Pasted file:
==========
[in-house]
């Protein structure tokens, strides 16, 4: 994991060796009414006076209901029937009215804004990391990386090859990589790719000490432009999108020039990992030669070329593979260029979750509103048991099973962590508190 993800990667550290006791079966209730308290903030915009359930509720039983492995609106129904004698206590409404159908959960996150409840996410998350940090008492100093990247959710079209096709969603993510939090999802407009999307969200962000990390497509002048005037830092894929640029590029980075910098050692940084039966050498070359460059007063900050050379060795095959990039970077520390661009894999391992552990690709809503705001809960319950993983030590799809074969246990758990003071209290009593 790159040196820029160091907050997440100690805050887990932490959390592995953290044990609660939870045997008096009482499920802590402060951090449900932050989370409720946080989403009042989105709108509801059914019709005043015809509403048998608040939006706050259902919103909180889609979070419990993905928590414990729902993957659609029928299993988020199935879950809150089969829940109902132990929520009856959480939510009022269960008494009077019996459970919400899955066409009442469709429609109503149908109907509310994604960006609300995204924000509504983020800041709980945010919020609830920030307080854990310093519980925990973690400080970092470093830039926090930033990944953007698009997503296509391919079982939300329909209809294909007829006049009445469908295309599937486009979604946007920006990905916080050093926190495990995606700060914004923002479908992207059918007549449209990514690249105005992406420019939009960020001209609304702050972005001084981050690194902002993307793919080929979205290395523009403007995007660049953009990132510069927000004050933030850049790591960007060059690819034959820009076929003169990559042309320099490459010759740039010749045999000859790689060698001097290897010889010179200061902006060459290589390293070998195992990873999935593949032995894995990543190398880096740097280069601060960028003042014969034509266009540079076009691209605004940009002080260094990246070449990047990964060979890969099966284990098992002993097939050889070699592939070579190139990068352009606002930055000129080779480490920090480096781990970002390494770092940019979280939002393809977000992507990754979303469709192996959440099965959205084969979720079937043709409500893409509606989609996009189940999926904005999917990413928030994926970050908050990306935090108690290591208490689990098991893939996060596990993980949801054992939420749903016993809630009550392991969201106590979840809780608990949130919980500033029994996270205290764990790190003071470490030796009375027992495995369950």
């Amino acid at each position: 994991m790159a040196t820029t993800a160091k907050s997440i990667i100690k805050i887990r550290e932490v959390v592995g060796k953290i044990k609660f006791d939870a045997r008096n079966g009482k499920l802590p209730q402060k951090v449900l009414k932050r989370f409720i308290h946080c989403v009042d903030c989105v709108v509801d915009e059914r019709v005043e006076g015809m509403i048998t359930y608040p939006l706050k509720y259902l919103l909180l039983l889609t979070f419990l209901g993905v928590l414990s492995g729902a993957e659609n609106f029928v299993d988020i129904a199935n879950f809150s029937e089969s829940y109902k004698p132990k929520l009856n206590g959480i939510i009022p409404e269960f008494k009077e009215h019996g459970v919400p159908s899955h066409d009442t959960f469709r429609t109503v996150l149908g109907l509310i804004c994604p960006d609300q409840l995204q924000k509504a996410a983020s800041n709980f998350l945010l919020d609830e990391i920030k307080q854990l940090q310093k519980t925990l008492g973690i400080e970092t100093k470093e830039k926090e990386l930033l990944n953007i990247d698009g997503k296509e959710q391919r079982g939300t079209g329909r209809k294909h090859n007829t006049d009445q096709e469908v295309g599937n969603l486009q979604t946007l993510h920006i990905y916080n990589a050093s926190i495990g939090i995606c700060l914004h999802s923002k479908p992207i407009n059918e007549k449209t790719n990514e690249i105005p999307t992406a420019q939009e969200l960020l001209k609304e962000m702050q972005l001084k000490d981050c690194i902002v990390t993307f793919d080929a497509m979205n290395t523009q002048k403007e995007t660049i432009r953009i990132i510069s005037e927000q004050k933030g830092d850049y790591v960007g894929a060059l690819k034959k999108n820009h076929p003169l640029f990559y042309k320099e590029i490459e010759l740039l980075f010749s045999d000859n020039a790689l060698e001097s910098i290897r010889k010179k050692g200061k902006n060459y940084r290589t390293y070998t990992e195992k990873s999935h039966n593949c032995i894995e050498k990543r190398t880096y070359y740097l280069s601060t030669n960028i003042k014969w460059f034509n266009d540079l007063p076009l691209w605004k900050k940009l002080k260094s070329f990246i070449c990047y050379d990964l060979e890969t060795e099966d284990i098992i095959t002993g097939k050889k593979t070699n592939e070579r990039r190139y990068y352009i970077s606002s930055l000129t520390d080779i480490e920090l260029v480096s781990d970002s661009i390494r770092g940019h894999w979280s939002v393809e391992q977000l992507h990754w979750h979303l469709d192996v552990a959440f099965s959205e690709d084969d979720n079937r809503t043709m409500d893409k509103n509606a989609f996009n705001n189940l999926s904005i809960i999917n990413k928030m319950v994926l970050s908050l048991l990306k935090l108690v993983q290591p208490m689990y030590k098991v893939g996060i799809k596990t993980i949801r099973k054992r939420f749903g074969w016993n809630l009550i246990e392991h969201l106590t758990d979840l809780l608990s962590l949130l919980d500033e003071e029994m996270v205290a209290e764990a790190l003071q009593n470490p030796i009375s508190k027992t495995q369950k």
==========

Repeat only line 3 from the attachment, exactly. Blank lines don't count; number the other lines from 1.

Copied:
């Amino acid at each position: 994991m790159a040196t820029t993800a160091k907050s997440i990667i100690k805050i887990r550290e932490v959390v592995g060796k953290i044990k609660f006791d939870a045997r008096n079966g009482k499920l802590p209730q402060k951090v449900l009414k932050r989370f409720i308290h946080c989403v009042d903030c989105v709108v509801d915009e059914r019709v005043e006076g015809m509403i048998t359930y608040p939006l706050k509720y259902l919103l909180l039983l889609t979070f419990l209901g993905v928590l414990s492995g729902a993957e659609n609106f029928v299993d988020i129904a199935n879950f809150s029937e089969s829940y109902k004698p132990k929520l009856n206590g959480i939510i009022p409404e269960f008494k009077e009215h019996g459970v919400p159908s899955h066409d009442t959960f469709r429609t109503v996150l149908g109907l509310i804004c994604p960006d609300q409840l995204q924000k509504a996410a983020s800041n709980f998350l945010l919020d609830e990391i920030k307080q854990l940090q310093k519980t925990l008492g973690i400080e970092t100093k470093e830039k926090e990386l930033l990944n953007i990247d698009g997503k296509e959710q391919r079982g939300t079209g329909r209809k294909h090859n007829t006049d009445q096709e469908v295309g599937n969603l486009q979604t946007l993510h920006i990905y916080n990589a050093s926190i495990g939090i995606c700060l914004h999802s923002k479908p992207i407009n059918e007549k449209t790719n990514e690249i105005p999307t992406a420019q939009e969200l960020l001209k609304e962000m702050q972005l001084k000490d981050c690194i902002v990390t993307f793919d080929a497509m979205n290395t523009q002048k403007e995007t660049i432009r953009i990132i510069s005037e927000q004050k933030g830092d850049y790591v960007g894929a060059l690819k034959k999108n820009h076929p003169l640029f990559y042309k320099e590029i490459e010759l740039l980075f010749s045999d000859n020039a790689l060698e001097s910098i290897r010889k010179k050692g200061k902006n060459y940084r290589t390293y070998t990992e195992k990873s999935h039966n593949c032995i894995e050498k990543r190398t880096y070359y740097l280069s601060t030669n960028i003042k014969w460059f034509n266009d540079l007063p076009l691209w605004k900050k940009l002080k260094s070329f990246i070449c990047y050379d990964l060979e890969t060795e099966d284990i098992i095959t002993g097939k050889k593979t070699n592939e070579r990039r190139y990068y352009i970077s606002s930055l000129t520390d080779i480490e920090l260029v480096s781990d970002s661009i390494r770092g940019h894999w979280s939002v393809e391992q977000l992507h990754w979750h979303l469709d192996v552990a959440f099965s959205e690709d084969d979720n079937r809503t043709m409500d893409k509103n509606a989609f996009n705001n189940l999926s904005i809960i999917n990413k928030m319950v994926l970050s908050l048991l990306k935090l108690v993983q290591p208490m689990y030590k098991v893939g996060i799809k596990t993980i949801r099973k054992r939420f749903g074969w016993n809630l009550i246990e392991h969201l106590t758990d979840l809780l608990s962590l949130l919980d500033e003071e029994m996270v205290a209290e764990a790190l003071q009593n470490p030796i009375s508190k027992t495995q369950k």